• Arts
  • September 29, 2007
  • 5 minutes read

Egypt’s NDP votes amid turmoil

Egypt’s NDP votes amid turmoil

Beset by rumors of his failing health, Egyptian President Hosni Mubarak”s government is seeking to clamp down on the opposition media and political groups as it goes to the polls amid growing popular discord.

Despite rumors to the contrary, National Democratic Party (NDP) cadres are expected to confirm the 79-year-old president as party chair at the upcoming party congress in November, delaying the inevitable choice of a successor.

Many analysts believe that Mubarak”s son Gamal is being groomed to take over from his father at the next presidential election, which is currently scheduled for 2011 but may be pushed forward if rumors of the president”s ill health are borne out.

The three-stage internal NDP elections, reportedly involving up to 1.1 million party members, continued this week with polls at the governate level. They are designed to bring an infusion of new blood into the party, setting the stage for the NDP”s ninth congress.

The polls look set to shape voting blocs for the meeting, in which delegates will vote for the first time for the party chair and the party”s central decision-making bodies: the 29-member general secretariat and 13-strong politburo.

Speaking to the daily Al-Ahram, independent MP Gamal Zahran alleged that the surprise decision to maintain the right of the president to nominate chairs of the 28 NDP provincial offices – and his untrammeled right under party rules to nominate politburo and secretariat members – demonstrated that the NDP was not serious about opening higher positions to meaningful democratic contest.

The head of Mubarak”s staff, Zakaria Azmi, appeared to confirm that there would be no run-off for the NDP leadership, claiming the existence of a consensus within the party on the re-election of the president as party head.

The NDP congressional ballots will be watched closely by analysts for signs that the group of younger cadres associated with Gamal are asserting their dominance over proceedings, or whether a genuine opposition to the father-son succession is coalescing within the party.

It is unclear whether the president will be willing to increase speculation that Gamal will replace him by securing his election as NDP Secretary-General at the conference – a move he has appeared to baulk at in the past.

Efforts to display a patina of democratic process within the NDP stand in stark contrast to an ongoing crackdown on the opposition media and political parties.

Four editors of independent Egyptian tabloid publications were sentenced to one year in jail and LE20,000 (US$3,500) fines on 20 September after being found guilty of insulting the president and the “symbols” of the NDP in recent stories that included pieces alleging Mubarak was in waning health.

A military tribunal – acting under newly passed, constitutionally mandated powers allowing the president to choose which judicial bodies will hear sensitive cases – is hearing the cases of 40 Muslim Brotherhood members charged with money laundering.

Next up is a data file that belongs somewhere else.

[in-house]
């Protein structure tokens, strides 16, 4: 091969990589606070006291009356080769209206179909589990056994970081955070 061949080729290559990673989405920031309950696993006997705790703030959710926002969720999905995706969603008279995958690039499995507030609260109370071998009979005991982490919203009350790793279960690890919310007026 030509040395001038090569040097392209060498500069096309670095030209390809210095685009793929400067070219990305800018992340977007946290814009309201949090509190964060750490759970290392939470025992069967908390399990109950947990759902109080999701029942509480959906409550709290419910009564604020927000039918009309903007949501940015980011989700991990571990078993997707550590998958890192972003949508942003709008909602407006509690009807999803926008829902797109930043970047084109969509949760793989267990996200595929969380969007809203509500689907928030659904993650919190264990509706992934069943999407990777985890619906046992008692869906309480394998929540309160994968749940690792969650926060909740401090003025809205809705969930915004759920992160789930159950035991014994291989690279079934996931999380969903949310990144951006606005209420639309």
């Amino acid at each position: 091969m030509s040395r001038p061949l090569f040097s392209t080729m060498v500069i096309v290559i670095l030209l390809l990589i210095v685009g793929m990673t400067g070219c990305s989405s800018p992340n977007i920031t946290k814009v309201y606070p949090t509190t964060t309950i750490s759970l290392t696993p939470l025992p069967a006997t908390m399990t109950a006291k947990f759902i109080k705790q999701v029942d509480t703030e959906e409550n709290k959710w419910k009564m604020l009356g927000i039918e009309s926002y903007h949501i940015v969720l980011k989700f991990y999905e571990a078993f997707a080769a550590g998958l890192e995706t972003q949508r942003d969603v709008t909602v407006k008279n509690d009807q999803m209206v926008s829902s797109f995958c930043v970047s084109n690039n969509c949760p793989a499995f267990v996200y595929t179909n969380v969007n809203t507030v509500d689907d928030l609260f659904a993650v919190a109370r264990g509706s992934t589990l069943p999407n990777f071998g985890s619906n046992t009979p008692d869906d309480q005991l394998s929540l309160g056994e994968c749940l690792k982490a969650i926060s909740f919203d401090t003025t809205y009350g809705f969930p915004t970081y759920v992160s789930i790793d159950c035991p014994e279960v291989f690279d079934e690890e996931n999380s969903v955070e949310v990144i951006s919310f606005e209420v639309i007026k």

The Brotherhood members were picked up during a series of arrest sweeps in recent months that have seen the detention of several hundred members of the banned Islamic movement. The recurrent arrest raids have targeted leaders and financiers of the organization, which, through independents, snared 88 seats in the 2005 parliamentary elections.

The government refused this week to allow the Brotherhood to hold its traditional Iftar celebration – a meal marking the end of the daily Ramadan fast. This gathering has become an annual show of strength for the movement and the refusal to countenance the celebration shows the lengths authorities are willing to go to in order to prevent the Brotherhood from enjoying a public platform.

The opposition united for the first time in March in a mass parliamentary walkout over constitutional amendments strengthening presidential prerogatives and limiting judicial oversight of elections.

These political machinations are occurring against a societal background blighted by a series of scandals involving security force abuses; a Bedouin protest movement in the Sinai against alleged mistreatment and state bias; and a wave of labor unrest marked by a series of large-scale strikes.

On Friday, 27,000 textile workers in the northern town of Mahal entered their sixth day of strike action, claiming US$10 million they believe is owed them in back wages by the Misr Spinning and Weaving Company.

Ultimately, the Mubarak government has no interest in fostering even transient alliances between opposition parties, which undermine its efforts to sideline the Brotherhood, or of fomenting a popular backlash against free market economic reforms.

On the cusp of its greatest political upheaval in a quarter century, Egypt needs to foster genuine and inclusive civil, media, political and security reforms to prevent a potentially fraught transition of power and secure the legitimacy of the current governance system.